Clans, campfires, carving and camouflage
Benjamin Abbott, Year 9, shares his experience of PES Camp.
If glamping and airbeds are not for you, then PES Wilderness might be!
For me, PES is a distraction from a world of timetables, schedules and a culture of increasing health and safety. Don’t get me wrong, there are rules regarding health and safety on camp and around cutting-tools in particular, but there is freedom. When else do you have the time to just sit around a fire, talking to friends and whittle a piece of wood?
Over the course of three and a half days, after setting up camp and establishing Clans, we had in depth teaching sessions in bushcraft skills and in our chosen specialty; for example, fire-starting techniques, camp craft and food preparation in the outdoors. We carved pumpkins, had a massive ‘wide game’ where we put into practice our camouflage and stealth training and, to incorporate some action, there were a few archery games and activities too. At the end of every day we sat around a big camp fire, enjoyed sing-songs and told stories before going to bed in our tribe’s tipi tents.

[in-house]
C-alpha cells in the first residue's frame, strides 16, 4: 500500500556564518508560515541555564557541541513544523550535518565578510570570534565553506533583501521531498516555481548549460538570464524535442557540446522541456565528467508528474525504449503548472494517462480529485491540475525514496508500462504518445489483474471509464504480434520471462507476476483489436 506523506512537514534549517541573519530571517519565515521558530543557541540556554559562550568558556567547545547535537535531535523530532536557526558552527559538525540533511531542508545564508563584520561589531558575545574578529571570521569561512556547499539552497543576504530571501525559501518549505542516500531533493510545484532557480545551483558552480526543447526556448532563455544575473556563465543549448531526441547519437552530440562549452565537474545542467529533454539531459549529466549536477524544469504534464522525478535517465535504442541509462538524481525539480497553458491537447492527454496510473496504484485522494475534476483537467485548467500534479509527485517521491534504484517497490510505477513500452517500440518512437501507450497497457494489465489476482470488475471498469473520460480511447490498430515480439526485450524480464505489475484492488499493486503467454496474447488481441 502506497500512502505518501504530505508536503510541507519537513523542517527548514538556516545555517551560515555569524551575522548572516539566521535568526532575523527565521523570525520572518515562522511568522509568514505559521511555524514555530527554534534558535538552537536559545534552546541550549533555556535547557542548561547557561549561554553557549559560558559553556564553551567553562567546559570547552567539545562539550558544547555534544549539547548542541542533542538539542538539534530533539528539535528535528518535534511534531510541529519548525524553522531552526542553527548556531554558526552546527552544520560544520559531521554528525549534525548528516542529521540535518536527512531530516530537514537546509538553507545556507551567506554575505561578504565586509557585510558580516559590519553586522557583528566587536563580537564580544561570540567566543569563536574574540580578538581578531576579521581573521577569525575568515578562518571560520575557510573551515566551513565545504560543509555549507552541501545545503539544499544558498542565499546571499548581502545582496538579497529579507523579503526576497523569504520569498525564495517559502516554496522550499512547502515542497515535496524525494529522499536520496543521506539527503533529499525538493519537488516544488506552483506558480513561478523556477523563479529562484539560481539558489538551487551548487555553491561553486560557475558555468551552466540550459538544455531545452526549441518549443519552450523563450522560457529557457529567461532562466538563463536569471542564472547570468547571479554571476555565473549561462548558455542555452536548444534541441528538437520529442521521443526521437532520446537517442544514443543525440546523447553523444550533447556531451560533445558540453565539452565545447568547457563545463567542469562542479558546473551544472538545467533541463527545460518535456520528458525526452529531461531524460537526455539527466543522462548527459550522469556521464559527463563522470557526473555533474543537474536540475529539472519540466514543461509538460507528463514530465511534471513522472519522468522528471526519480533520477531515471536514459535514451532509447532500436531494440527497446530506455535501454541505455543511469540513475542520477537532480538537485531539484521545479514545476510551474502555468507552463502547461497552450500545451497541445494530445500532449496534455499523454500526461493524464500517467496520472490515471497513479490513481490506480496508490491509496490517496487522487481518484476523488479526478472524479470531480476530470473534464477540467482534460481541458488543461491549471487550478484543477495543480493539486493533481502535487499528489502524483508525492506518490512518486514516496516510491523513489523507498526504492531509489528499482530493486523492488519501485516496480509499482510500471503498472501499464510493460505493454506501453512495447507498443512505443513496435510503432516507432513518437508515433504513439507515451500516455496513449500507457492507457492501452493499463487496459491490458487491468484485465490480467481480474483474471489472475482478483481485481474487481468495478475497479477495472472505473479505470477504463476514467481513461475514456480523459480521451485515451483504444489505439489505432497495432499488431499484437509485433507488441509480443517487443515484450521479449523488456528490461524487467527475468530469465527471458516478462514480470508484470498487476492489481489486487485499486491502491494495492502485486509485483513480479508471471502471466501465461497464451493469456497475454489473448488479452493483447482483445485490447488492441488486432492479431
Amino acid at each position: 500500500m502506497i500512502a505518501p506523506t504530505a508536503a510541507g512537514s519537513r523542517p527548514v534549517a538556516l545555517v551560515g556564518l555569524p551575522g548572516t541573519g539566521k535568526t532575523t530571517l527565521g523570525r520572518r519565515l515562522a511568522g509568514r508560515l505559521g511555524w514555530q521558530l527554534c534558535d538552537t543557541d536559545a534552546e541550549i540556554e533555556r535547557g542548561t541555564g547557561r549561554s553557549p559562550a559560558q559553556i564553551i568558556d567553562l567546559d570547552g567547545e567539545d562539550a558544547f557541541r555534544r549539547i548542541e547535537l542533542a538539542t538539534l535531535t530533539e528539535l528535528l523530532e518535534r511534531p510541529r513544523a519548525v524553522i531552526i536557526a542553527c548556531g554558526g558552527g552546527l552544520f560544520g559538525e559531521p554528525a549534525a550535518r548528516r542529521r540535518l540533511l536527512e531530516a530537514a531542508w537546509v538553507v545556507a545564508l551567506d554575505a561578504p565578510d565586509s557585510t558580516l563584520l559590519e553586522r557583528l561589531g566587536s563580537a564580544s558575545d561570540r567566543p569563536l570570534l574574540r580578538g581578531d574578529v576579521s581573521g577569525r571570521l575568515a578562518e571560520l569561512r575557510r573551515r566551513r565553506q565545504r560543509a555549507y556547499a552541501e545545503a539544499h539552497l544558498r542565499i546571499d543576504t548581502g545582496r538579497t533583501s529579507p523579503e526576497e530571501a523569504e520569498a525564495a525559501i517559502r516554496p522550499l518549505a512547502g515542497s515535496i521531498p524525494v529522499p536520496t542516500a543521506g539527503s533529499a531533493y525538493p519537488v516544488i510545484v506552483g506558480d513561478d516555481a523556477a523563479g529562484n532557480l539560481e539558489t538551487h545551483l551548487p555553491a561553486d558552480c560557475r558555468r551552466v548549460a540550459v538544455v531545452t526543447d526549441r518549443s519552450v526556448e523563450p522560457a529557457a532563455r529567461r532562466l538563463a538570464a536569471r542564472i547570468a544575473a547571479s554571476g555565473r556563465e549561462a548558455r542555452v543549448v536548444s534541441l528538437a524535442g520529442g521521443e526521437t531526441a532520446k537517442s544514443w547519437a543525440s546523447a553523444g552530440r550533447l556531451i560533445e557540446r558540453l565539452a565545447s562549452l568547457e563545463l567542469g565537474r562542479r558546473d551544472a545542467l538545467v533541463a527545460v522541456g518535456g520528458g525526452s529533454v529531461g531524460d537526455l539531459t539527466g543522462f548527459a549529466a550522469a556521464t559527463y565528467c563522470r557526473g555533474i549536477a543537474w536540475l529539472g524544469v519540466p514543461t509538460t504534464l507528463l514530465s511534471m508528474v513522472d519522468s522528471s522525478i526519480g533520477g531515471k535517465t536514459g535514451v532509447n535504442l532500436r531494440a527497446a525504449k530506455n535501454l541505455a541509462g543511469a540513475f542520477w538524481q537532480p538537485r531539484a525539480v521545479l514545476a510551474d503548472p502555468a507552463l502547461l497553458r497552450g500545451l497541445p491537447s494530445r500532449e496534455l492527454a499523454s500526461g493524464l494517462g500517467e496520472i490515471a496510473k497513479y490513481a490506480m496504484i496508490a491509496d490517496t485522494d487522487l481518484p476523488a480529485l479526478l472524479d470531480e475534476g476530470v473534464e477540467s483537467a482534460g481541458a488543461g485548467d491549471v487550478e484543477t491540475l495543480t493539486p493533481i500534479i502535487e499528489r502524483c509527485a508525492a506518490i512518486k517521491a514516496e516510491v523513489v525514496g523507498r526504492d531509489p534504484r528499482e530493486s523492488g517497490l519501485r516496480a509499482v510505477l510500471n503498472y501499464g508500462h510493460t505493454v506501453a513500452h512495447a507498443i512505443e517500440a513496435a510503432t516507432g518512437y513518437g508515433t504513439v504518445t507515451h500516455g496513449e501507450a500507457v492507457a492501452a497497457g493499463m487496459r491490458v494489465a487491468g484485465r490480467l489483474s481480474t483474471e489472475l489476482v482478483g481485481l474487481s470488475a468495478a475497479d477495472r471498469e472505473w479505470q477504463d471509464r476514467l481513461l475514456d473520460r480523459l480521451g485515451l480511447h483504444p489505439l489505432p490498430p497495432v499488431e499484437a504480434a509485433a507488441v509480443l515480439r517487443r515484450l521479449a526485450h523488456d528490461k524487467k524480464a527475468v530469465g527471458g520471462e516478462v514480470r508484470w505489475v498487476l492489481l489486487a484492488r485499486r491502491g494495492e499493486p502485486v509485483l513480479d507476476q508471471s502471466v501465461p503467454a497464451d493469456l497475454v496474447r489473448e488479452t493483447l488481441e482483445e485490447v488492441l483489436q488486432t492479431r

Each clan had a separate camp area, sheltered by a parachute, for cooking and eating under. The food was prepared by fellow clan Foragers every day, except one meal, where everyone got involved in making the big ‘Clan Banquet’. The Fires for cooking over were lit by the Fire-starters and the Hunters made use of natural materials to build us benches, tables and cutting areas. PES Wilderness is a combination of bushcraft skills, friendships, freedom and fun.
PES WG Hibernation Camp took place at Stonewall Park, Kent